Gambian banks face financial risk

Mamos Media

By Ebrima Sawaneh

The Gambia’s banking industry faces financial risk as the yields on government treasury bills continues to plunge throughout 2017 in addition to the Monetary Policy Committee rate cuts.

The decline of these two important rates could affect the industry’s interest revenue and possibly the operating profit if the banks fail to change their investment portfolio.

MPC rate influences the prime lending rate for loans while the yield on treasury bills relate to the industry concentration risk in this short-term instrument.

According to the country’s Central Bank, the banking sector holds D13 billion in Treasury bill as at December 2016.

Treasury bill investment represents over 40 percent of the total industry assets and now faces reinvestment risk as yield continues to decline for the instrument.

Most banks in the Gambia and if not all use MPC rate as the prime lending rate for the loan and advances.

The referencing of prime lending rate to the MPC rate is usually included in the facility agreement with the borrowers. It implies that most loans in the industry are technically floating rate loans.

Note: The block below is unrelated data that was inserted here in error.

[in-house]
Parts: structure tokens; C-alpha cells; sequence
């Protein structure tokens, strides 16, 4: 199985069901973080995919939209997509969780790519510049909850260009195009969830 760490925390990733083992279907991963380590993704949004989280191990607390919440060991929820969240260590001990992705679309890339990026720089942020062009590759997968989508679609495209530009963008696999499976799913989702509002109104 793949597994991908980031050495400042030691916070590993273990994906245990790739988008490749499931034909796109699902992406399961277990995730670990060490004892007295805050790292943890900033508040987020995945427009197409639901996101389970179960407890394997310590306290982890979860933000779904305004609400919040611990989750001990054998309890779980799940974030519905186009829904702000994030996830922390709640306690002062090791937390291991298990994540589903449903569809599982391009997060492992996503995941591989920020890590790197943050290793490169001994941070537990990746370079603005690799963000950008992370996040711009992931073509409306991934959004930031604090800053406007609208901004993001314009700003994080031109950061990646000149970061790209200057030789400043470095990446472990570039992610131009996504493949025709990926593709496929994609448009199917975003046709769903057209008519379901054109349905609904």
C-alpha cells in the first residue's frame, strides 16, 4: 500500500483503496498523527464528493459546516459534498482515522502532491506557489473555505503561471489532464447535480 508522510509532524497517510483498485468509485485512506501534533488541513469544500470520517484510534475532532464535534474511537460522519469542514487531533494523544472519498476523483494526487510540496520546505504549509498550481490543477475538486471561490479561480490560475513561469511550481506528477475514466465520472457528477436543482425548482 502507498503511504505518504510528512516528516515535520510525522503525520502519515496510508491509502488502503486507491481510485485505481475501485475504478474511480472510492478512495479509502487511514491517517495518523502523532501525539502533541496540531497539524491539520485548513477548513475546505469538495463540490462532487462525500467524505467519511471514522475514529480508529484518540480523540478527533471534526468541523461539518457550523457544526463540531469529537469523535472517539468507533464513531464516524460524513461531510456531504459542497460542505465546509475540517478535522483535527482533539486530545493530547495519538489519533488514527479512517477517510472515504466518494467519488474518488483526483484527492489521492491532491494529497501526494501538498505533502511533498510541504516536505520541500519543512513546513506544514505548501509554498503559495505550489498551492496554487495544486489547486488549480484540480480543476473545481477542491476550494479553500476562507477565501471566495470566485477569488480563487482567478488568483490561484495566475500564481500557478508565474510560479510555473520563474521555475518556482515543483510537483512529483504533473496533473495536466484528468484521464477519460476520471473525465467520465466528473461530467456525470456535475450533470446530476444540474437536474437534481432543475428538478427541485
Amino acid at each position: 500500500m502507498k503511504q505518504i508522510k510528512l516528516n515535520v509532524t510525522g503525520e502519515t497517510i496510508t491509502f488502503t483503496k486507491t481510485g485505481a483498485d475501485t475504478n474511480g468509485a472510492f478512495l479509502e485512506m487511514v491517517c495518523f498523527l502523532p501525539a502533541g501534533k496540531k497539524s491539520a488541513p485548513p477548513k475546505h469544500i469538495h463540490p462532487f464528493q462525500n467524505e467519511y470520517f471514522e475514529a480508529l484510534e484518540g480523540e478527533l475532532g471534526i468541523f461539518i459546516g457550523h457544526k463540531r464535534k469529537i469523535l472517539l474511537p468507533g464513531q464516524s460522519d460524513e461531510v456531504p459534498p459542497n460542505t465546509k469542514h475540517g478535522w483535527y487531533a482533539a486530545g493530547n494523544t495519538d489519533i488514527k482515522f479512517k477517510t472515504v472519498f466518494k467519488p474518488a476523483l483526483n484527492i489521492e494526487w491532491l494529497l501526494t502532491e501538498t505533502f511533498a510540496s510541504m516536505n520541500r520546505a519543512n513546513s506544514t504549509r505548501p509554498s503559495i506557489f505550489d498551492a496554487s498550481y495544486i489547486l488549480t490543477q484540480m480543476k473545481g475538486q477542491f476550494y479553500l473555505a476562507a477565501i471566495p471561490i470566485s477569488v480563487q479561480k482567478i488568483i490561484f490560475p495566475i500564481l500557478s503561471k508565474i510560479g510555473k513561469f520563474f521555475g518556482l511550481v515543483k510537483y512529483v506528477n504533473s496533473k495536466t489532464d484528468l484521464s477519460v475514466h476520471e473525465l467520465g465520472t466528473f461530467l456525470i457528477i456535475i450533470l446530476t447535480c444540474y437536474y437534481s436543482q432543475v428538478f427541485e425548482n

Floating rate loans are known to face the risk of reference rate changes. If the reference rate goes down, then the lender losses while borrower benefits.

In May 2017, the Gambia decided to reduce the monetary policy rate from 23 percent to 20 percent, which legally required most banks to repriced loans.

This reduction creates another financial risk called the reference rate or prime lending rate risk.

In Feb 2017, Trust Bank Ltd signal the lead and reduced their prime lending rate by 300 basis points. Similarly, GTBank Gambia also announced a prime rate cut from 23 percent to 18 percent in July.

These reductions will impact the banks’ loan interest income.

Many other banks are expected to follow similar direction as they have little choice due to legal or competitive reasons.

Applying the 3 percent reduction to the industry loan portfolio of D3.9 billion as at December 2016, we can expect another D117 million fall in interest income.

Therefore, overall we can predict about D900 million decline in interest revenue of the Gambia banking industry in 2017.

 Culled from SMBC News Gambia

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